New JFK Documentary Alleges There WAS a Second Shooter in the Assassination... and He was a Secret Service Agent who Shot the President by ACCIDENT

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Many conspiracy theorists unhappy with the official account of the assassination of John F. Kennedy have pointed to evidence they believe shows that the president was shot twice, from different directions.

Now a new documentary has come up with a new twist on the conspiracy theory, claiming that a Secret Service agent was the man who fired that shot… by accident.

JFK: The Smoking Gun claims that George Hickey, a Secret Service man riding in the car behind Kennedy, accidentally fired his weapon on November 22, 1963.

It alleges that a cover-up was then carried out to save the blushes of the agency whose main role is to protect serving and former U.S. leaders – leaving the many loose ends that have long raised suspicions.

It is said that as much as 75 per cent of the American public do not believe the official account of the Kennedy assassination.

The new documentary is based on the work of Colin McLaren, a veteran Australian police detective who has undertaken a four-year investigation into the killing.

His theories are based on the work of Howard Donahue, who spent two decades probing the assassination and whose work was presented in the book Mortal Error: The Shot That Killed JFK, by Bonar Menninger.

Both Mr Menninger and Mr McLared spoke yesterday about the film at the Television Critics Association press tour in Los Angeles, California.

Central to their case is the claim that Agent Hickey and his Secret Service colleagues had been out partying the night before Kennedy’s motorcade drove through Dallas.

To compound the problems the hungover agent faced, McLaren says he has found evidence that Hickey had not been properly trained to use the AR-15 gun he was carrying that morning. ‘It was his first time in the follow car, his first time holding the assault weapon he was using,’ the Huffington Post reported McLaren as saying.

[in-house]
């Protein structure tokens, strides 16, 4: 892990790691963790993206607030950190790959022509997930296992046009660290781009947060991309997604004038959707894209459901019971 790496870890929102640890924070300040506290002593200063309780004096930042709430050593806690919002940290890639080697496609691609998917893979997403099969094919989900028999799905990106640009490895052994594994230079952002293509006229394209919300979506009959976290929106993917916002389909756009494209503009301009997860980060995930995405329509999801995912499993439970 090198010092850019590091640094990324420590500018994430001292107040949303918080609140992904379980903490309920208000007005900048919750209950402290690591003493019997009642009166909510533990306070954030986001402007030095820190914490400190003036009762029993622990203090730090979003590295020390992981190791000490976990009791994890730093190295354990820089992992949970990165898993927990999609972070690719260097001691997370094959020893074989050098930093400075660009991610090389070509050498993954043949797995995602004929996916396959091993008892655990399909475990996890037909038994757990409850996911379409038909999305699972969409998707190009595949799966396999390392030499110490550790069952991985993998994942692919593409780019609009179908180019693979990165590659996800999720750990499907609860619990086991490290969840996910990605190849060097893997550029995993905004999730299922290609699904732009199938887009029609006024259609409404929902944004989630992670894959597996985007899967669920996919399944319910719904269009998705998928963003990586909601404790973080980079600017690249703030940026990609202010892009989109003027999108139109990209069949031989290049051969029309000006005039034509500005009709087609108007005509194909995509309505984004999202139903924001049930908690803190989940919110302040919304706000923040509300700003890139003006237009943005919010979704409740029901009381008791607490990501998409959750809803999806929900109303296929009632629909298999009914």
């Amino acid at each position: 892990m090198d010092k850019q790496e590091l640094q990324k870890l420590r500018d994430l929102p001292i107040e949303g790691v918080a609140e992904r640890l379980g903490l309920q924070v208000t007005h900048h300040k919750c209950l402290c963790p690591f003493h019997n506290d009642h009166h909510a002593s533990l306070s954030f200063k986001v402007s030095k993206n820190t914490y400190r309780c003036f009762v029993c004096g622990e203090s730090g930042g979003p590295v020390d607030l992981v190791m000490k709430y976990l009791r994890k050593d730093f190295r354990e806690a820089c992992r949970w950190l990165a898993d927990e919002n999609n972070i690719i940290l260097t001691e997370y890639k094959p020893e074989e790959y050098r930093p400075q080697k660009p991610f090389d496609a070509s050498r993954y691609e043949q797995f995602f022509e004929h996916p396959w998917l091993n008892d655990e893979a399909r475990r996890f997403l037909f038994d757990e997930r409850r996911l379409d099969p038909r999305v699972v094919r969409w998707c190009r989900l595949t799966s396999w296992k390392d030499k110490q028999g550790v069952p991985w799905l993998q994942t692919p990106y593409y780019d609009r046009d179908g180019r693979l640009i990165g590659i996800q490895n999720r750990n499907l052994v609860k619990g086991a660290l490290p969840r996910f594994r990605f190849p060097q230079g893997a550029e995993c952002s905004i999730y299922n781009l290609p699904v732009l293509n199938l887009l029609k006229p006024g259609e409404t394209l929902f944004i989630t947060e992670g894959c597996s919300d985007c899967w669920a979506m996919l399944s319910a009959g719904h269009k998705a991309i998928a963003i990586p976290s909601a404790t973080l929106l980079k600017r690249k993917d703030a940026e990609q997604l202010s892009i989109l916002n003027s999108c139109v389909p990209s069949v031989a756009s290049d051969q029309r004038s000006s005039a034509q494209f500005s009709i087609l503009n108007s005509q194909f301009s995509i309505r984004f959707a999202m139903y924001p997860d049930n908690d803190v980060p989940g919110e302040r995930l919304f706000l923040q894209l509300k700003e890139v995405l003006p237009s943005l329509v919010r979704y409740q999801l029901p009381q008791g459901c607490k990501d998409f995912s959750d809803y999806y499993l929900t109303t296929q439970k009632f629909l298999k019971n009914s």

The theory is that as the assassin opened fire, Hickey grabbed his own gun. But when the whole motorcade shunted to a halt, the agent was jolted by the sudden stop and accidentally pulled the trigger – firing a bullet straight at the back of Kennedy’s head.

Mr McLaren said he believes Agent Hickey’s AR-15 was loaded with different from the ammunition used by Lee Harvey Oswald, who the Warren Commission declared in 1964 to be the lone gunman in the assassination. That, he claims, explains what they believe are the different ballistic profiles of the two bullets that struck Kennedy.

Oswald was himself assassinated before he could stand trial over the killing.

Mr Menninger insisted that they do not believe that Agent Hickey intentionally fired at Kennedy. Rather, the Huffington Post reported him as saying, ‘this was a tragic accident in the heat of the moment.’

But the pair do allege that the government moved swiftly, with the help of Kennedy’s brother Robert, to cover up the Secret Service’s involvement and save the agency from embarrassment.

Agent Hickey, who died two years ago,  said in his witness statement given the day after Kennedy’s assassination that after he heard the gunfire he did indeed rise to his feet and load and cock the AR-15, but did not fire it.

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